Thank you to @kat__stafford & @freep for writing the truth about it. https://t.co/AtWh1KhQkl
— Rashida Tlaib (@RashidaTlaib) December 8, 2020
Detroit Mayor Mike Duggan cited as a potential model the federal Low Income Home Energy Assistance Program that helps with energy bills.
“There has been no federal assistance for water and I think there’s growing bipartisan support for that. And we’re going to take the next two years and build a coalition so that, while we’ve got two years breathing room where we’re going to be OK in having the moratorium on shutoffs, we’re committed to finding a permanent solution so that this problem does not come back,” said Duggan, who noted that Sen. Gary Peters is working to expand utility support to water services.
By the end of December, the city expects to spend $22 million with $15 million for bill credits to nearly 50,000 Detroit households, Brown said. The water department has 227,000 active residential accounts. He said Detroit’s Water Restart Plan restored water for nearly 1,300 occupied homes since March.
The Michigan Supreme Court in October struck down Gov. Gretchen Whitmer’s use of a 1945 law to issue emergency orders, including a moratorium on water shutoffs. More than 317,000 households throughout Michigan are estimated to be behind on their water bills and could face water shutoffs, according to an analysis by the Natural Resources Defense Council, People’s Water Board Coalition and other advocacy groups.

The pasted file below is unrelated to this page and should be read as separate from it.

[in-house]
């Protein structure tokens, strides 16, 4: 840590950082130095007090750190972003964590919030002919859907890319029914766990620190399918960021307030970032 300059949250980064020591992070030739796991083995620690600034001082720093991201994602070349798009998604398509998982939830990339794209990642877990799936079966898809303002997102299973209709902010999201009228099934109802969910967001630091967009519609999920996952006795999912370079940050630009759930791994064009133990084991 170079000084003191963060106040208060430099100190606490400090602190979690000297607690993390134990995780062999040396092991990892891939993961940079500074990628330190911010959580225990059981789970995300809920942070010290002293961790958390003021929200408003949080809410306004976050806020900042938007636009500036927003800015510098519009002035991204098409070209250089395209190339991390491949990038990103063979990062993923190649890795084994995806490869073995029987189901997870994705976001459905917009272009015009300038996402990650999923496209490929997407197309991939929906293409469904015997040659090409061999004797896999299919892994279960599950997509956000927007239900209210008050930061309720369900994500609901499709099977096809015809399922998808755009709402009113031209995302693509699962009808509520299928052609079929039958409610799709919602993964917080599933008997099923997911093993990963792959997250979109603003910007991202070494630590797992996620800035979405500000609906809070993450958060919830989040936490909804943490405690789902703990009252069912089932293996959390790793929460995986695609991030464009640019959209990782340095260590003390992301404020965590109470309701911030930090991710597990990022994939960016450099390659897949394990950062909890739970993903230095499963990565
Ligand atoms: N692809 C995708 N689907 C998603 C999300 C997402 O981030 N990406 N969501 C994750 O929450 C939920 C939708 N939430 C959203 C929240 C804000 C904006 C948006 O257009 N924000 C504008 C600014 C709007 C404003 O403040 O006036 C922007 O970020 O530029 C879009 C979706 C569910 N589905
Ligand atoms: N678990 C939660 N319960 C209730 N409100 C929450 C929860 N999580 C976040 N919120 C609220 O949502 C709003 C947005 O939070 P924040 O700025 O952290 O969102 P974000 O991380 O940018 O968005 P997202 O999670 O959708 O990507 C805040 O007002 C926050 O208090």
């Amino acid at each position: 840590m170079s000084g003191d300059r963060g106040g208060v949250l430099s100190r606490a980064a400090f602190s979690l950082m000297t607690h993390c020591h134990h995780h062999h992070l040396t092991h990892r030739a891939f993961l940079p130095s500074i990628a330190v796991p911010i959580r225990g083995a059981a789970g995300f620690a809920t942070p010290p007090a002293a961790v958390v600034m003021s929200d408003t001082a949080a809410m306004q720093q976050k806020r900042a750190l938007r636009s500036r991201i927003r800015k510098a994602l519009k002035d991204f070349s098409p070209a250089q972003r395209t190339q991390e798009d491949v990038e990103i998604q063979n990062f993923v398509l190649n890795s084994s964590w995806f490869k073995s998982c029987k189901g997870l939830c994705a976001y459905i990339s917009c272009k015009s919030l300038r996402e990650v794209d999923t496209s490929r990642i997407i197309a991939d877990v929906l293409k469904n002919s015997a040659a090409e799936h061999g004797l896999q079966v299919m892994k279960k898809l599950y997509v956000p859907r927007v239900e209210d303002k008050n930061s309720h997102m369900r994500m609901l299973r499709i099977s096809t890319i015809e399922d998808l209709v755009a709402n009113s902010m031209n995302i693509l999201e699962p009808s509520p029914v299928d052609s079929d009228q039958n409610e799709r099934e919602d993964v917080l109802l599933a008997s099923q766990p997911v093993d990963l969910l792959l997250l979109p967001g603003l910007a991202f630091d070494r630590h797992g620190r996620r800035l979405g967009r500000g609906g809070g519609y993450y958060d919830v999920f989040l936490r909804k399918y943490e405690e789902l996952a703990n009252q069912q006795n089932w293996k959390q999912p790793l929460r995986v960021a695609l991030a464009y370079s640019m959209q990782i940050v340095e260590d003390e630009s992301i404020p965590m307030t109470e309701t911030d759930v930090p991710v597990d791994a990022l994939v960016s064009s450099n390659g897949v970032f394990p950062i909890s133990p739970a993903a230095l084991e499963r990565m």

“This is good news for Detroiters across the city. … I urge our leaders in Lansing to follow suit and pass Senate Bill 241, the Water Shutoff Protection Act, to protect Michiganders across the state from water shutoffs during the pandemic,” said Gov. Gretchen Whitmer in a news release.
Between 2014 and 2019, the city disconnected water service to 141,000 Detroiters, according to Bridge Michigan. Organizations including We the People of Detroit, Hydrate Detroit, the Detroit Water Brigade and others have delivered emergency water to residents whose water service had been turned off, helped Detroiters get assistance, raised money to restore service.
In 2014, the United Nations called the shut offs a “violation of the most basic human rights of those residents.” In 2017, a study by the Henry Ford Global Health Initiative and We the People of Detroit found that people who lived on blocks where shutoffs occurred were at a higher risk of contracting water-related illnesses.
For advocates like Lewis-Patrick, the city’s decision to extend the shutoff moratorium and seek a long-term solution is a step in the right direction but the fight against shut offs and for water affordability is not over.
“For us, it’s going to be about holding the line of accountability and transparency on the mayor, in terms of how he’s moving and responding. … The people deserve this win,” she said.
Detroiters who need more information about the COVID-19 Restart Plan can contact the Wayne Metropolitan Community Action Agency at 313-386-9727 or visit www.waynemetro.org.